I’m bringing this picture back to point out a new system built into the pack. There are Anchor points spaced throughout the pack both internally and externally which will be utilized by TAD in the future. Right now I’m running the Transporter Tail through four of them internally which is how it’s staying attached. TAD has mentioned on numerous occasions that they’ll be expanding this system to include items such as photography storage, gear organizers, and a slick Transporter Tail. I’m very excited to see what they end up releasing for it and that alone will keep me coming back to the TAD site at 9 am every Friday.
You can easily fit a laptop, lunch, and a few other items in there comfortably. There isn’t a ton of room and you certainly can’t bring the kitchen sink along with you. I tossed in my very thin laptop and two textbooks that I needed in college and the thing was full. For those curious the front book is on computer organization and design and the back book is on forensic accounting.
From this second picture you can tell that those two books + laptop push up right against the edge of the bottom. Toss a charger, laptop mouse, and few other items in those mesh pockets and the thing will be stuffed.
I needed to add some external pockets to the pack to make up for the lack of depth. The first pocket I added was a Mesh Water Bottle Holder from GORUCK. When empty it lays flush against the Litespeed and holding a water bottle it’s full and cumbersome. You have to be more aware of you surroundings with that as you can easily bang it against people, corners, or doors.
On the other side I attached a GORUCK Side Pocket. I would keep a notebook and a pen or pencil in here for easy access. It’s nice to be able to slip the pack off and get things out from the side. Since there’s no side pockets built in you might as well attach your own… there’s definitely enough MOLLE for it.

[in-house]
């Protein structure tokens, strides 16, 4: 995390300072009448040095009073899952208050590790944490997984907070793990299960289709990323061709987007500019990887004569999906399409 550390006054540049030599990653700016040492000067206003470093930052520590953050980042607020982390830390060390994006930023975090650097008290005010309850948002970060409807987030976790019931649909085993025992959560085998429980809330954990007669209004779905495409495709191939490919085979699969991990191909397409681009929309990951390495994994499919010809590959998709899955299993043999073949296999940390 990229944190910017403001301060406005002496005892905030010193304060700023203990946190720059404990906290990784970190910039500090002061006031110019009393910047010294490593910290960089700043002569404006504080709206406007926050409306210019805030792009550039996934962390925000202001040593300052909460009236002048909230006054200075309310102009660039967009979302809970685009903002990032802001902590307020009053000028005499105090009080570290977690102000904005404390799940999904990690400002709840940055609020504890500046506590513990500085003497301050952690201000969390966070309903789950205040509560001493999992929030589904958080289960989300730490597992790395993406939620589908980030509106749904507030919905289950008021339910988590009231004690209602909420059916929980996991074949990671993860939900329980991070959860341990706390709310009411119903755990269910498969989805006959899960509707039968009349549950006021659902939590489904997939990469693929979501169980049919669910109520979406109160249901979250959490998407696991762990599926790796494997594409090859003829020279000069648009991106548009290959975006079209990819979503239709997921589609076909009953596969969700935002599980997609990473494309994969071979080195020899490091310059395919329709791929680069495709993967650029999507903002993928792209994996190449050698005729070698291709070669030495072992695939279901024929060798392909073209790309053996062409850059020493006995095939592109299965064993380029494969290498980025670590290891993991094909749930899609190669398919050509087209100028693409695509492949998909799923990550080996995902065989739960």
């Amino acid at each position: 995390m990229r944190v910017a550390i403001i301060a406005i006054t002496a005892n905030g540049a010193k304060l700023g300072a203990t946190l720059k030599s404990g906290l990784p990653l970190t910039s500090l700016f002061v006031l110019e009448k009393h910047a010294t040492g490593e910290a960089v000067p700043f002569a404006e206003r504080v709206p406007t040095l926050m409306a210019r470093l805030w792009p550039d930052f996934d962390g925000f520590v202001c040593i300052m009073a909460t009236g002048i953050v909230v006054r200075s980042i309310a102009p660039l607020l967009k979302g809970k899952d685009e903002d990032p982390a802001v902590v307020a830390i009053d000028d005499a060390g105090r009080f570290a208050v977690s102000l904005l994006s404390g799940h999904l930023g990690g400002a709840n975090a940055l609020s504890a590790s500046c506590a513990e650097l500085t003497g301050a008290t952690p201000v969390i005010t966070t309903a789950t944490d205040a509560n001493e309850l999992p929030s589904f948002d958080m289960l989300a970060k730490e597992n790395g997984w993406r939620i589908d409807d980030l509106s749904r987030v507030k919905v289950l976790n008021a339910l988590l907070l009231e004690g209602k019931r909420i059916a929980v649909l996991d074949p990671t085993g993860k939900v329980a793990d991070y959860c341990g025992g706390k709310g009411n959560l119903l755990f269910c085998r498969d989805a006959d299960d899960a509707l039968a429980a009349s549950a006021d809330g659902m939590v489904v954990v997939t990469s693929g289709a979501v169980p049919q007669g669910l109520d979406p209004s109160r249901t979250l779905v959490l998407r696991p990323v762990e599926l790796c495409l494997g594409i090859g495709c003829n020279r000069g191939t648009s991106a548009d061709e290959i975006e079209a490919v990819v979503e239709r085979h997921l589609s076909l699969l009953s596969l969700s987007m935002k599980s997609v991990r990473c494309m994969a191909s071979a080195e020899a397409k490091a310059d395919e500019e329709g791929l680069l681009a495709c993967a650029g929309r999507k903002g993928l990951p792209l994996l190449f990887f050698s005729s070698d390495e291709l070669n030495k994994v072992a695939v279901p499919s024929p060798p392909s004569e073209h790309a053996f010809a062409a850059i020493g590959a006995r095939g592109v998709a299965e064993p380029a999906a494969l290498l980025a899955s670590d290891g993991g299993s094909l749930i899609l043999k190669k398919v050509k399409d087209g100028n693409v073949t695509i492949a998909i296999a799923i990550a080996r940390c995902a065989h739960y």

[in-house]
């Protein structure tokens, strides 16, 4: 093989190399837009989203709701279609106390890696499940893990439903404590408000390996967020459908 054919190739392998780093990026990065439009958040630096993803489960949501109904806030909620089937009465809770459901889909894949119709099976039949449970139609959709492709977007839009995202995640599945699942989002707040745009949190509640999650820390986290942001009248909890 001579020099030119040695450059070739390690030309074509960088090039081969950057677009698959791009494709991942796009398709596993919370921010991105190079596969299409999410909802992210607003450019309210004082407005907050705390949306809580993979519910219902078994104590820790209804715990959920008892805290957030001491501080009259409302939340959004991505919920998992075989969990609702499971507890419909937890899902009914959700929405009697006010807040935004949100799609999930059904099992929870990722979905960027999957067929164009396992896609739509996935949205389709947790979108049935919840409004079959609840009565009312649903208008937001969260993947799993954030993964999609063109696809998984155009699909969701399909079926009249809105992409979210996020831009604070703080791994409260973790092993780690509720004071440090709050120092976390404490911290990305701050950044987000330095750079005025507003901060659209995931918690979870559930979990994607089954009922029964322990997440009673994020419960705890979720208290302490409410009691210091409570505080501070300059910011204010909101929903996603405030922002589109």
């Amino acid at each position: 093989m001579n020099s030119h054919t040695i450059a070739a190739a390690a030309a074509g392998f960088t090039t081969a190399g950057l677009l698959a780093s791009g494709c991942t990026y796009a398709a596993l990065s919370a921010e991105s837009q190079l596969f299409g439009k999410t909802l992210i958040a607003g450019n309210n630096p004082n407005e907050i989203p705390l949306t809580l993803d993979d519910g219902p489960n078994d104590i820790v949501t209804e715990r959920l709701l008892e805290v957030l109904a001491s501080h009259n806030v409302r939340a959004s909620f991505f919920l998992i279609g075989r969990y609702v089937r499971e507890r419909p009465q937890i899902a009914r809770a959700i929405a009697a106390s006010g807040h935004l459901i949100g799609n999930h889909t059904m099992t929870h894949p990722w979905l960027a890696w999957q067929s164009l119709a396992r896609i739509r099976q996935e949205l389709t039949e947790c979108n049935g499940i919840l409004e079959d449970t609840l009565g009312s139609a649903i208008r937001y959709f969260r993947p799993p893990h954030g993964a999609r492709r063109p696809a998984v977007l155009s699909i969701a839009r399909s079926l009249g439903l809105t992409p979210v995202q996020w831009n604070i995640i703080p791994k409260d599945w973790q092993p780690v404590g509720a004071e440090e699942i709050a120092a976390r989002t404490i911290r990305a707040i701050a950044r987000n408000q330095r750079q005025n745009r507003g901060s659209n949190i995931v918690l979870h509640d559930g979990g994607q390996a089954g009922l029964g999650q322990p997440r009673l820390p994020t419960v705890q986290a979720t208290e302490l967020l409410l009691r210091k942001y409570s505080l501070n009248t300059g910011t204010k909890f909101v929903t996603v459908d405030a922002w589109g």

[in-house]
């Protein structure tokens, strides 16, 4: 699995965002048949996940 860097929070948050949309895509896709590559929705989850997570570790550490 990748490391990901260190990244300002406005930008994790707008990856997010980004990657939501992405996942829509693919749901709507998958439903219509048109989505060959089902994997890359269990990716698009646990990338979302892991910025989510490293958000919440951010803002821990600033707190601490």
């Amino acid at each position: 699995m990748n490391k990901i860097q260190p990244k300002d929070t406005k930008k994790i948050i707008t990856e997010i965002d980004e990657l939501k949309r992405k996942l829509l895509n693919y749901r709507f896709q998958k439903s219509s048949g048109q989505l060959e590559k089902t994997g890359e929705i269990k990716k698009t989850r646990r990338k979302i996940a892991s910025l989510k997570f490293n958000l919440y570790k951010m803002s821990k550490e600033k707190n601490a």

The webbing on the shoulder straps is perfect for attaching a Ruck Works PatchPALS patch. I like having something on my pack customized at each angle so that if it’s sitting down somewhere I can easily tell that it’s mine. Having one of these on the front definitely satisfies that.
The webbing also allows for a Peak Designs Capture Clip Pro to be mounted on there. This piece of gear is perfect for holding a camera if you’re hiking or at a convention. I used it a ton at SHOT Show 2015 and it securely held my camera… no complaints there.
The pack costs $245 on the Triple Aught Design website. This prices it $50 under the GORUCK GR1 and $20 under the GORUCK GR0 which are the competitors that I’m most familiar with. The Litespeed is made in the USA and definitely executes on its advertised points.
I know it’s difficult for some people to find “value” in a $200 – $300 backpack but when compared to products made in the USA of similar materials it definitely falls in line with the rest of them. At $245 the backpack seems like it’s priced right and competitively for the market it’s being sold in. The only negative towards the value is the warranty which is somewhere between 2 and 3 years and only covers factory defects, not normal wear & tear.
This is an awesome backpack. It builds upon the solid foundation of the Litespeed V1 and removes everything that made that pack frustrating. The pack is made out of high quality gear and definitely feels like you’re getting what you paid for. It’s designed incredibly well and the modular aspect of it really allows you to customize it to your ever-changing needs. The sizing on it is nice but I just wish that it was a little deeper… even just 1″ would make a world of difference. At $245 it’s priced reasonably for the market it’s being sold in and, in my opinion, is a great buy if you can find one. Since Triple Aught Design released the V2 they’ve sold out online within 20 minutes every time they have been restocked.